What Can We Do With Our Used Styrofoam?
That's the question posed by one of our readers. Styrofoam is a DOW Chemical Company brand name version of 'expanded polystyrene' or "EPS". Plastic foams in general can be described as 'engineered air', and are up to 97% air by volume. Although the initial polymer expansion may be accomplished with pentane, C02, or various hydro-flourochemical "blowing agents", all these are dispersed over time, and ultimately replaced with air. Non-foam or "solid" polystyrene is commonly used for such things as cutlery, yogurt and cottage cheese containers, cups, clear salad bar containers and video and audiocassette housings. With one exception, food packaging or utensils, both the foam and the rigid varieties can be collected as one recyclable stream. Your household trash contains little styrene. But retail outlets and cafeterias can produce a great deal of it on a daily basis. The most significant short term residential generation of polystyrene waste will likely be from protective "mold shape" blocks of polystyrene foam that are shipped with electronics, hardware, and appliances.
Now on to the question: what can we do with the residual polystyrene? Bio-polymer based kitchenware items are available if you must use disposable cookware and utensils. Waste polystyrene mold blocks can be carved for making crafts; but, if all you want is to be rid of it in the most responsible way you can, here are some ideas.
Recycling has to be a community effort to have economic sustainability. A municipal entity or polystyrene producer has to sponsor it in other words. More on that later.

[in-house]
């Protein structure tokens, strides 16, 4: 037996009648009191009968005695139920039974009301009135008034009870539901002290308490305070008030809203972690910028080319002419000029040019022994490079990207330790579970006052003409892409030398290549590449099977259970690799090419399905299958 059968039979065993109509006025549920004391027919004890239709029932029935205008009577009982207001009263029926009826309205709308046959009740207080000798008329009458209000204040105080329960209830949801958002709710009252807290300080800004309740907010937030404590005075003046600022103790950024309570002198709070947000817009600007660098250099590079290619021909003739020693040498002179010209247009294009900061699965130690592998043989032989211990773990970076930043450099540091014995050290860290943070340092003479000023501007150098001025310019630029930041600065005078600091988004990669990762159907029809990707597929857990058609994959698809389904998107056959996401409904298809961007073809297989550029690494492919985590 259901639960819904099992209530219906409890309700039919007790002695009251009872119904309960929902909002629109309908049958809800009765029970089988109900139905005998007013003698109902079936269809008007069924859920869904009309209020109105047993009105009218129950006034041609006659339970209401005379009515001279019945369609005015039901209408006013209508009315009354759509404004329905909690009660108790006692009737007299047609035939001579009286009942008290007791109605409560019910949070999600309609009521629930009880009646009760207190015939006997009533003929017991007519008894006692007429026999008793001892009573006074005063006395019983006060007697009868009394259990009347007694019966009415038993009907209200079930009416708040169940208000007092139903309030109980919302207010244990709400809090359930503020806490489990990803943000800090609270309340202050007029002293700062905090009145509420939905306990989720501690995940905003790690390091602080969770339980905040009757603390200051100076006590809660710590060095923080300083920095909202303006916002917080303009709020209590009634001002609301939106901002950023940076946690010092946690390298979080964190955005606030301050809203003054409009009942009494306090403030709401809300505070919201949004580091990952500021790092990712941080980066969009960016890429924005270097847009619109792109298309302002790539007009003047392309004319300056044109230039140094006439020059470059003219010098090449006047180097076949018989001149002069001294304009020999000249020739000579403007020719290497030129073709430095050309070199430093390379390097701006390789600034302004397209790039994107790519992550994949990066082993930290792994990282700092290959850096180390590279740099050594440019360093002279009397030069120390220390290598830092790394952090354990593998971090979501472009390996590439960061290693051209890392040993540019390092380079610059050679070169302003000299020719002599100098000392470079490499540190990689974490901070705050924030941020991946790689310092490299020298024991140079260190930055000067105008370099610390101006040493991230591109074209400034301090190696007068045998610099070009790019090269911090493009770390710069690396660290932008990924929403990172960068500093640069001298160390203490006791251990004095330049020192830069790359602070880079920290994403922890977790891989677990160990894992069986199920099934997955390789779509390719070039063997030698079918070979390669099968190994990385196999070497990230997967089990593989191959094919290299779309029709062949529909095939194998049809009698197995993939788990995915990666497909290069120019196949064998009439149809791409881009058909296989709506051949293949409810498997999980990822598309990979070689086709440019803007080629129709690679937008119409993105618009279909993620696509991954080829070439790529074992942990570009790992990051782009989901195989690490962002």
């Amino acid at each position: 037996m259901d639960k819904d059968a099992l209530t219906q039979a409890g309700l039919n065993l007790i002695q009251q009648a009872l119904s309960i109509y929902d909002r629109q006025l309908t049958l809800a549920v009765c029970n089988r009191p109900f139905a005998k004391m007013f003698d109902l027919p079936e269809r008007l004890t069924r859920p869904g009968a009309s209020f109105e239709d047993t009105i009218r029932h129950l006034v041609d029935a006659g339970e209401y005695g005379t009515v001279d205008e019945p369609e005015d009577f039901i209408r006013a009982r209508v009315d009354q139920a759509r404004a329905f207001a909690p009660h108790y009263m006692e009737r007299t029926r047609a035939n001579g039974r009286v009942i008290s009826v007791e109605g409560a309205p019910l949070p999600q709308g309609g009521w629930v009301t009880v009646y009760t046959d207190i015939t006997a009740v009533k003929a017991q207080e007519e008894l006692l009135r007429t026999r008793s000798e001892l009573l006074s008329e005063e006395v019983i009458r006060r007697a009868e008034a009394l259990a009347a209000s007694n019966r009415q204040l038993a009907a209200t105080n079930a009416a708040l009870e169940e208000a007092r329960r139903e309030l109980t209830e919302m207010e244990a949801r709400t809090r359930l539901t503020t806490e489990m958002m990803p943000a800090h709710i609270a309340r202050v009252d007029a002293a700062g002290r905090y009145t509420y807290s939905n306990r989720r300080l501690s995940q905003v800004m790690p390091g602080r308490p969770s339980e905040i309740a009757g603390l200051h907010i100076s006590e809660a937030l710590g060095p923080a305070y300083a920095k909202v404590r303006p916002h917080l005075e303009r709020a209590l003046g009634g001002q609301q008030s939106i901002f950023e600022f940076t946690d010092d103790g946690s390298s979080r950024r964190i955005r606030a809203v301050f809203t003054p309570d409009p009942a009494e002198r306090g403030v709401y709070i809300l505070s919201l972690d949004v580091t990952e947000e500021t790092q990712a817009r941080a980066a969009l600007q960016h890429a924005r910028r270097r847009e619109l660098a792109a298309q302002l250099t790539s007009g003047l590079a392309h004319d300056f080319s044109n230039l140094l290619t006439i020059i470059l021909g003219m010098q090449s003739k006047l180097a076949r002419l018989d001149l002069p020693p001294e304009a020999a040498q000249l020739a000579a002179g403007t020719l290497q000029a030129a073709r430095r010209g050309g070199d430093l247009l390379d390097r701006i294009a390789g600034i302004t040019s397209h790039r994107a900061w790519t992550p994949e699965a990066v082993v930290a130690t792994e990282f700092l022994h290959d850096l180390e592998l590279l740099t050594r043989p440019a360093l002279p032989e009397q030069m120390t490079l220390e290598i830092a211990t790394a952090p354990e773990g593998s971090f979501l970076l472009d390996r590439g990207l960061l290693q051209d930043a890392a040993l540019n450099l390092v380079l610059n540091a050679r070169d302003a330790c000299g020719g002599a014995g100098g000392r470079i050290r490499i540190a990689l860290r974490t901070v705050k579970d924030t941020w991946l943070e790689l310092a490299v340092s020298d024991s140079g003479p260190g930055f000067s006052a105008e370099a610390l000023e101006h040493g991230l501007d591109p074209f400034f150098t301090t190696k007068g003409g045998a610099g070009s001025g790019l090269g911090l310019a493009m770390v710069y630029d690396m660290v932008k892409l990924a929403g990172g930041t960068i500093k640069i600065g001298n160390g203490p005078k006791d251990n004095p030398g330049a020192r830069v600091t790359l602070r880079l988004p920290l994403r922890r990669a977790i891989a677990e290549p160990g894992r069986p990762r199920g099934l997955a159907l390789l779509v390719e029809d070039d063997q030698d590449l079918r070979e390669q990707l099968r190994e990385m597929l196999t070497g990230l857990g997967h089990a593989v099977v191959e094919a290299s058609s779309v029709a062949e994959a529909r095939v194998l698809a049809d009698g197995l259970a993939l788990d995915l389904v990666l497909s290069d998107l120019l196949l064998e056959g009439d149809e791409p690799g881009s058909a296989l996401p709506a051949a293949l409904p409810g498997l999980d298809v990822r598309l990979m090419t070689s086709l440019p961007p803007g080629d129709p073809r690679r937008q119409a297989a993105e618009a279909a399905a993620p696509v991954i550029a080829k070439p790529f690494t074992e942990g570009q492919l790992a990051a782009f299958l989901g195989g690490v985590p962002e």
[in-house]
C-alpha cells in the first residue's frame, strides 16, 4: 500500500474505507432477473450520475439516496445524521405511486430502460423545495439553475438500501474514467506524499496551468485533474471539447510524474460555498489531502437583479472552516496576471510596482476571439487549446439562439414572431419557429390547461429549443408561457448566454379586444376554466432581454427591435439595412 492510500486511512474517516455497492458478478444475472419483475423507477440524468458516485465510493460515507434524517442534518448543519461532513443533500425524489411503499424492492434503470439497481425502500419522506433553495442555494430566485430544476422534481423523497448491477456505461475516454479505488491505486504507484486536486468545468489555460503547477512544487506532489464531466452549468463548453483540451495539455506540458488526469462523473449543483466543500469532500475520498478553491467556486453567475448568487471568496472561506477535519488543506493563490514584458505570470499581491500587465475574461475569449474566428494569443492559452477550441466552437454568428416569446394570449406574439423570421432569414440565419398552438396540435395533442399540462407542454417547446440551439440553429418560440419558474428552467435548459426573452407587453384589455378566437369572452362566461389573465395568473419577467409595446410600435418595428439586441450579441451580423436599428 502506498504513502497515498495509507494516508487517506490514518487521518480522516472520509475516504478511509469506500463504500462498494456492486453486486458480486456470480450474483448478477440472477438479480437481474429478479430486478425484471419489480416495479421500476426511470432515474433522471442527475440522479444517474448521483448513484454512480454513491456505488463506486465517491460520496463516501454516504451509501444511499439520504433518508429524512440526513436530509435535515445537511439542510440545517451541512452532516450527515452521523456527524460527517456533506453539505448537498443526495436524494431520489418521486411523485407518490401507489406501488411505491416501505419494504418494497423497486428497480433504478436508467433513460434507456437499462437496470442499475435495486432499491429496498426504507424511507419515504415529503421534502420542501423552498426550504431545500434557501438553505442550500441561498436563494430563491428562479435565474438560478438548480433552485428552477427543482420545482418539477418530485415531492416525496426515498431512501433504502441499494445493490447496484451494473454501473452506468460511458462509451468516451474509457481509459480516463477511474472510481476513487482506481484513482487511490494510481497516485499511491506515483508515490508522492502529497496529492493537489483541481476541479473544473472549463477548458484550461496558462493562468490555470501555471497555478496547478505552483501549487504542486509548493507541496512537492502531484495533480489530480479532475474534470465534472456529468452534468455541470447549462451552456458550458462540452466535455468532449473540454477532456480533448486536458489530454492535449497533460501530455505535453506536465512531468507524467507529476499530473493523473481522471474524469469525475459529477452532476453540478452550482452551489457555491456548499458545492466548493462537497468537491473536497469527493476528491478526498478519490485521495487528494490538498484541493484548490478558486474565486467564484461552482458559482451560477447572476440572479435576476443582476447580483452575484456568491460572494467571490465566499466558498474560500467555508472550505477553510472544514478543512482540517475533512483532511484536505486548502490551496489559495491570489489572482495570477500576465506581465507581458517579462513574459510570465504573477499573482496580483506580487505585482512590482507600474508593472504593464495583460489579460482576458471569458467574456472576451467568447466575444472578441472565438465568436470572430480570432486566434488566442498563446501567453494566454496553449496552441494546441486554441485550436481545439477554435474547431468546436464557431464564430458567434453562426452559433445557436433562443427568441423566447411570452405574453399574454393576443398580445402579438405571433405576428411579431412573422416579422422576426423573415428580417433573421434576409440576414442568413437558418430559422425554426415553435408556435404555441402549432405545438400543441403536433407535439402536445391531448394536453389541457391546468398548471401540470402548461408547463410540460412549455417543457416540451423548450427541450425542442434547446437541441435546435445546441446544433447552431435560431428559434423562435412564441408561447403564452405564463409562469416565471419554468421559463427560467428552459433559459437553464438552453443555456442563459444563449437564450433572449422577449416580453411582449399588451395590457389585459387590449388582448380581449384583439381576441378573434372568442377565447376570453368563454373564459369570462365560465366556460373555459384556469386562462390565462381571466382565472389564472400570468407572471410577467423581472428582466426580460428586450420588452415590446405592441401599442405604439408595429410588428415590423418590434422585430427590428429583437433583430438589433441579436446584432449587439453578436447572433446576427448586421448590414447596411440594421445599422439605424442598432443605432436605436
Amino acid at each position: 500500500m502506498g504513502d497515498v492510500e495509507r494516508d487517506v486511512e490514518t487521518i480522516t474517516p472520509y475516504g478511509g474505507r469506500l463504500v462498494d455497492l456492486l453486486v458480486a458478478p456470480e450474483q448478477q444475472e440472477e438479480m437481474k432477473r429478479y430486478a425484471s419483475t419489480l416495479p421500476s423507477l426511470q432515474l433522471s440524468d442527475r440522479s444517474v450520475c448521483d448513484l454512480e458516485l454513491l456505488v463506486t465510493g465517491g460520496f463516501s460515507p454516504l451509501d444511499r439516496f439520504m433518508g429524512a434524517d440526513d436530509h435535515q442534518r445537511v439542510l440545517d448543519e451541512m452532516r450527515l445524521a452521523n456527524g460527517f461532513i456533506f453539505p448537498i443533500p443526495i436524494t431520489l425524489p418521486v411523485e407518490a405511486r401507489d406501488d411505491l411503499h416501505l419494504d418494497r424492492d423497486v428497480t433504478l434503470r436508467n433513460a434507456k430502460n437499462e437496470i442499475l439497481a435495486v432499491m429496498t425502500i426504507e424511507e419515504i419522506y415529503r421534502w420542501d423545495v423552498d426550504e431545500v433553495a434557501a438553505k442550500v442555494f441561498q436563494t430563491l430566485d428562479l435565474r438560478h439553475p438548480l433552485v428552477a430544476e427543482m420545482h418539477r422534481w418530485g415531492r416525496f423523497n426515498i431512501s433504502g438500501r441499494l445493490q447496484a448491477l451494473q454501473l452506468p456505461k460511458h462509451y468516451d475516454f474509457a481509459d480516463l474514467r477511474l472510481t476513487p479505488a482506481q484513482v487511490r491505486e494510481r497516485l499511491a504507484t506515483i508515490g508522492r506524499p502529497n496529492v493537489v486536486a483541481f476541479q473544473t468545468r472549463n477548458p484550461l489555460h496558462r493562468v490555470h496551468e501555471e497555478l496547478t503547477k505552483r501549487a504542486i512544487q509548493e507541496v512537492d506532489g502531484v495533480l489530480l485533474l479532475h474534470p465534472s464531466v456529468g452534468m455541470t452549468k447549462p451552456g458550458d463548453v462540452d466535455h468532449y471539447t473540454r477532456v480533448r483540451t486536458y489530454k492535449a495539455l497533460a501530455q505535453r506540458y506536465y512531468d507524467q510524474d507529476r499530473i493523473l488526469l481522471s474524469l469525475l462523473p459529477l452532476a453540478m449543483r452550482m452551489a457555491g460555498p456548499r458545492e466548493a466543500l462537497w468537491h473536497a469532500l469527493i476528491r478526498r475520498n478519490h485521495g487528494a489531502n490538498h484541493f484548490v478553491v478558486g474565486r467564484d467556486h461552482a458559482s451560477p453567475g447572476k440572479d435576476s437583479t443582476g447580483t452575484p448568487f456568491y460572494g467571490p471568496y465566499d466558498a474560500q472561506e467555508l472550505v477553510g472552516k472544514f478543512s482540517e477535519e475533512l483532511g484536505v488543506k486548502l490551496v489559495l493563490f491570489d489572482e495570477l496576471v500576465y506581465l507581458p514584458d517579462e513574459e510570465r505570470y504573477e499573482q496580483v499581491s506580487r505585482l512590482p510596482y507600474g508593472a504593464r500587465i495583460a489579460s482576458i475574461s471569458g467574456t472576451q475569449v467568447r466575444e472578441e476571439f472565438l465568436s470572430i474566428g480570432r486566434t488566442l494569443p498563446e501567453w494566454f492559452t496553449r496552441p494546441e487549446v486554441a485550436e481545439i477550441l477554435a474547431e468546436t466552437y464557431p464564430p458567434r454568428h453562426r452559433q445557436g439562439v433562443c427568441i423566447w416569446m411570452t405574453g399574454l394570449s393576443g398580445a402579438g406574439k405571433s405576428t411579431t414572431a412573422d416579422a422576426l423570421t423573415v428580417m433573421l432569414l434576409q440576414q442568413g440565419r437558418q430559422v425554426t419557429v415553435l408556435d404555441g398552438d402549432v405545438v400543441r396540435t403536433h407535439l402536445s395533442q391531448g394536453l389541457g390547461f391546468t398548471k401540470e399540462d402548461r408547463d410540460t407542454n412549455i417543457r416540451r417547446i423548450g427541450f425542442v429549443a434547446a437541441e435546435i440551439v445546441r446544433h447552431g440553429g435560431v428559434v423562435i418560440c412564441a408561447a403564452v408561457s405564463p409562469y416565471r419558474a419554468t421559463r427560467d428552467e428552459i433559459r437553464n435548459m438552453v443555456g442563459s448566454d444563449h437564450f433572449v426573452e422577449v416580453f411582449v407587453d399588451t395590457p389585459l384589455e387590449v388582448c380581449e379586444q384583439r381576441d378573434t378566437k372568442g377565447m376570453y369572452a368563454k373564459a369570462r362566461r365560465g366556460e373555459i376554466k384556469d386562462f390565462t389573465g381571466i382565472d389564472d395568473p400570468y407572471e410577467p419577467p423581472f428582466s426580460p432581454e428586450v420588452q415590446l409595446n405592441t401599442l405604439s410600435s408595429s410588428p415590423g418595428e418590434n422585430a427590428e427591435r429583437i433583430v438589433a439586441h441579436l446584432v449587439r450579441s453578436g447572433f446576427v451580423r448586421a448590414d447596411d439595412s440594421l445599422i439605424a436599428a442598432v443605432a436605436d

The "generator" (you or a commercial entity) must avoid polystyrene contamination with food, staples, tape, and so on. Dirty or comingled EPS is not recyclable.
Best to save polystyrene in a dedicated container for subsequent re-grind and/or baling. You won't be able to compress the foam versions much on your own. Smashing the hard items could lead to injury or a mess.
If you live in Canada, count yourself lucky. Canadian Polystyrene Recycling Association is positioned to help your municipal area get a program going if they don't have one. The Association was founded in 1989 by 24 companies interested in educating the public about the recyclability of post-consumer polystyrene materials. CPRA offers municipalities across Canada a market for all the #6 polystyrene collected in their curbside recycling programs. They are currently North America’s largest producer and marketer of recycled polystyrene resins.
It's different in the US of course. Styrene waste is fed to mad cows (joke). Seriously, if you want to recycle polystyrene in the US you are pretty much on your own. That's the bad news. The good news is that the Polystyrene Packaging Association maintains a partial listing of industrial entities that will accept waste polystyrene for recycling purposes. If you happen to live near one of them and can get your municipal authority to sponsor something (if a program is not already in place) you could be positioned to do something constructive.
For those of you who live outside of North America, we'd love to hear about polystyrene recycling options in your part of the world.
Incidentally, the stats we've seen to date indicate a recycle rate of roughly 10% for this polymer type. Plenty of room for improvement.